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Main Title Host Resistance to 'Trichinella spiralis' Infection in Rats and Mice: Species-Dependent Effects of Cyclophosphamide Exposure.
Author Luebke, R. W. ; Copeland, C. B. ; Andrews, D. L. ; Riddle, M. M. ; Smialowicz, R. J. ;
CORP Author NSI, Inc., Research Triangle Park, NC.;Health Effects Research Lab., Research Triangle Park, NC. Environmental Toxicology Div.
Publisher c1992
Year Published 1992
Report Number EPA-68-02-4450; EPA/600/J-92/338;
Stock Number PB92-233006
Additional Subjects Trichonosis ; Pharmacology ; Cyclophosphamide ; Immunity ; Cell division ; Dose-response relationships ; Graphs(Charts) ; Reprints ; Trichinella spiralis
Library Call Number Additional Info Location Last
NTIS  PB92-233006 Some EPA libraries have a fiche copy filed under the call number shown. 07/26/2022
Collation 19p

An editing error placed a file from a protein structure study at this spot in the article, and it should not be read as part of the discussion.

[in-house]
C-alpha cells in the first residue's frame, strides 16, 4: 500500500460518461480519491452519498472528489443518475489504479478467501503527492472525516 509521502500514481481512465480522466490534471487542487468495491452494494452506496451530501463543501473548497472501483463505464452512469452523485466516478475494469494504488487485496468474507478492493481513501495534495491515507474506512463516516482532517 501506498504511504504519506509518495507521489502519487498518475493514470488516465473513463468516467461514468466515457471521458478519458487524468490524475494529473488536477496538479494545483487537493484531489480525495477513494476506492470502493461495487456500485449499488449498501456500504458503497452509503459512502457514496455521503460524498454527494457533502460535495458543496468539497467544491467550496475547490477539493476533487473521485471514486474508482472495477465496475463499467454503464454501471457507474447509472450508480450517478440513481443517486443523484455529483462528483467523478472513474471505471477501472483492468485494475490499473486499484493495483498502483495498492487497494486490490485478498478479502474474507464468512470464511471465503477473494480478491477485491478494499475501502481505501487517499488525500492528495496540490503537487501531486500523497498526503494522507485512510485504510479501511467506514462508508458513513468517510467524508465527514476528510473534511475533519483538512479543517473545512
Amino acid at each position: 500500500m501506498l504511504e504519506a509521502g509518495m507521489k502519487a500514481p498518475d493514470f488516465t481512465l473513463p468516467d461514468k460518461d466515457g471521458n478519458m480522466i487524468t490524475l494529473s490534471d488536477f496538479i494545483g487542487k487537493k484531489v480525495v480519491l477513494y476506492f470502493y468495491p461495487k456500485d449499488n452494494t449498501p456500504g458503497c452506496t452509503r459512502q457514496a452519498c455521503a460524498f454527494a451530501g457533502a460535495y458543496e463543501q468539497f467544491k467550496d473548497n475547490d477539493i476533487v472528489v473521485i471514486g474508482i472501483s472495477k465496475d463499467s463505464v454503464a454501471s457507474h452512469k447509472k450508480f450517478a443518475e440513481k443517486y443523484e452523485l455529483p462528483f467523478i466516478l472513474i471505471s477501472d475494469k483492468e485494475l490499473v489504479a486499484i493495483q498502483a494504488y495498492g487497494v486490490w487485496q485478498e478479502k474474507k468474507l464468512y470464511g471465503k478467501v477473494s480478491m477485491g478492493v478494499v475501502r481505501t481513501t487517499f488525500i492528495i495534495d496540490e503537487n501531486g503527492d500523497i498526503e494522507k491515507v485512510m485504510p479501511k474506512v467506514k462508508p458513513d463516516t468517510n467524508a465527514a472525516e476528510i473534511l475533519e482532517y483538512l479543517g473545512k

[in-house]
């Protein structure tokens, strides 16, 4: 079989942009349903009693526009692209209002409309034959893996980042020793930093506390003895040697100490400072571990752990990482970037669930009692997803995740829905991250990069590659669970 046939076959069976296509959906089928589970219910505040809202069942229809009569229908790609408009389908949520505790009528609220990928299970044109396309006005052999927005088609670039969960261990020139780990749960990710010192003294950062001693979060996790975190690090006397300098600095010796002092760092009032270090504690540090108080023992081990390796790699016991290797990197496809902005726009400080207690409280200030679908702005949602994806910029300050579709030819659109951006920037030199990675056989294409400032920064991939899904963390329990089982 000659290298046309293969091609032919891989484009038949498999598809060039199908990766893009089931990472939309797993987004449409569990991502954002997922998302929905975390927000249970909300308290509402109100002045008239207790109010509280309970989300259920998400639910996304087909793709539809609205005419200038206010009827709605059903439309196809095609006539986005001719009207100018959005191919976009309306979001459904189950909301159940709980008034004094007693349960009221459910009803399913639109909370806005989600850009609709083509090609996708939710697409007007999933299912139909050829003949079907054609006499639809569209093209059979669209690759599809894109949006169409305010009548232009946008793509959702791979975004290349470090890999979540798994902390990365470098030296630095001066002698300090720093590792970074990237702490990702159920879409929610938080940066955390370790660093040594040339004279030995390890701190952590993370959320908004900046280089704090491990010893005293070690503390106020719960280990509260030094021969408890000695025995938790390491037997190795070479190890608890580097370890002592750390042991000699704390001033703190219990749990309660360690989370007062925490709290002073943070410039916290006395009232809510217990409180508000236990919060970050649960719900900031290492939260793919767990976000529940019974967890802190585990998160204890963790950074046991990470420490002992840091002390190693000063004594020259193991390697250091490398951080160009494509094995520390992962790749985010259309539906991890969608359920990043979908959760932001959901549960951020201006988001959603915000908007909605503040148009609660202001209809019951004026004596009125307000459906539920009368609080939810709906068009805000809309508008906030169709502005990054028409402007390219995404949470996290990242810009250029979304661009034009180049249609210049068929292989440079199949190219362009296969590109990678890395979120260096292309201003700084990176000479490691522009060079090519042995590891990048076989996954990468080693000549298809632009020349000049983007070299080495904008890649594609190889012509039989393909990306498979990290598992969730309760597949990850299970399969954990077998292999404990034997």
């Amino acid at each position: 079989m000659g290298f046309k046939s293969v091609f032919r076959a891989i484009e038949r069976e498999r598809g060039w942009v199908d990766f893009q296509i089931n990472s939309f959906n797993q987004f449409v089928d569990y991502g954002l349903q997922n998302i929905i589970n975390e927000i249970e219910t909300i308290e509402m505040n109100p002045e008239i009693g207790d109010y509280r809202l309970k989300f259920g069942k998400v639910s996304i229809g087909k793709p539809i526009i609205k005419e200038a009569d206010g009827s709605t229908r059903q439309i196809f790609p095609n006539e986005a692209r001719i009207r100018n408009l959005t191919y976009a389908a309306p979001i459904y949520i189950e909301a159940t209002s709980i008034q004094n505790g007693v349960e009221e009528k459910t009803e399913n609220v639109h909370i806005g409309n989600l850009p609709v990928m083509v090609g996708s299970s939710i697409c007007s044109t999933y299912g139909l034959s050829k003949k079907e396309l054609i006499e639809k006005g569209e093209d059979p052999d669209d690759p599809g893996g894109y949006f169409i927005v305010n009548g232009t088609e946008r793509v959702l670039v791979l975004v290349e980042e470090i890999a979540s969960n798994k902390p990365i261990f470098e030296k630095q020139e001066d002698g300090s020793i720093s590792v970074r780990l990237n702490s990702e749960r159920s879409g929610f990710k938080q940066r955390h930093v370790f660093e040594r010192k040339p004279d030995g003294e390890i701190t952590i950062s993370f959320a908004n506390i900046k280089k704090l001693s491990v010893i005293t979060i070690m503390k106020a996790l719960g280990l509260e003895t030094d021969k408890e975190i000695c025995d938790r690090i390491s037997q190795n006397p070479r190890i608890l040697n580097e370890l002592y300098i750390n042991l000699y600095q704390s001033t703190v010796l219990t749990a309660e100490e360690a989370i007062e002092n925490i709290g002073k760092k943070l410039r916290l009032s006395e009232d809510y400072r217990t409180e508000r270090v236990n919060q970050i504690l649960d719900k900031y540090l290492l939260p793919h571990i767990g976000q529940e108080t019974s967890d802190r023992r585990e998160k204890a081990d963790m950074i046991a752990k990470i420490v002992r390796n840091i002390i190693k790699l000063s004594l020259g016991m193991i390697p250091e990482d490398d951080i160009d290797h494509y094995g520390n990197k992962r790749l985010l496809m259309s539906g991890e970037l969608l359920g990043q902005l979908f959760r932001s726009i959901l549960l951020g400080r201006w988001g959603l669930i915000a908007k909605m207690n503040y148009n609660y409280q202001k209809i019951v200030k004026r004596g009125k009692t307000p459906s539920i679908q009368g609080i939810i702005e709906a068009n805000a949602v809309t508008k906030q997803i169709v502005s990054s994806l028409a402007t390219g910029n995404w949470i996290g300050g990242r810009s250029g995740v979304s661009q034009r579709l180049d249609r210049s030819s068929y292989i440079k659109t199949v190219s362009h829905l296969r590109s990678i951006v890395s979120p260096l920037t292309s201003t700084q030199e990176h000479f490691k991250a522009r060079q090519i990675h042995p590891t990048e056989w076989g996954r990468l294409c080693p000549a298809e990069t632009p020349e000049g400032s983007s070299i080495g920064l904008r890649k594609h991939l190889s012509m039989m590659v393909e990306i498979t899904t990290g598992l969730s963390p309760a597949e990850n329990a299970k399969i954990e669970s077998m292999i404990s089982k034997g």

Host resistance to Trichinella spiralis infection was compared in rats (F344) and mice (C57BL/6J) following various cyclophosphamide (CY) treatment schedules. Doses of CY given to mice were adjusted by body surface area to be comparable to rat doses. Adult parasite elimination was not affected by oral administration of 1.5, 3 or 6 mg CY/kg/d to rats or 1.05, 2.1 or 4.2 mg CY/kg/d to mice for 10 d. In rats, resistance was suppressed by a single oral dose of 80 mg/kg given the day prior to infection, but was not affected at 20 or 40 mg/kg. A single oral dose of 14, 28 or 56 mg CY/kg did not affect parasite expulsion in mice. Rats were also given 4 daily intraperitoneal (ip) injections of 20, 40 or 80 mg CY/kg/d and mice received 14, 28 or 56 mg CY/kg/d. Infected rats did not survive at the two higher dose levels and parasite expulsion was suppressed at 20 mg/kg/d; parasite expulsion was suppressed in mice by 4 ip injections of 56 mg CY/kg/d, but not by lower doses. In rats, doses oc CY which suppressed adult parasite expulsion also severely suppressed the cellular proliferative response to an extract of T. spiralis (TsE). However, significient suppression of TsE-driven blastogenesis occurred at a dose of CY which did not affect parasite expulsion, indicating that the proliferative response in rats was more sensitive to suppression than actual parasite elimination.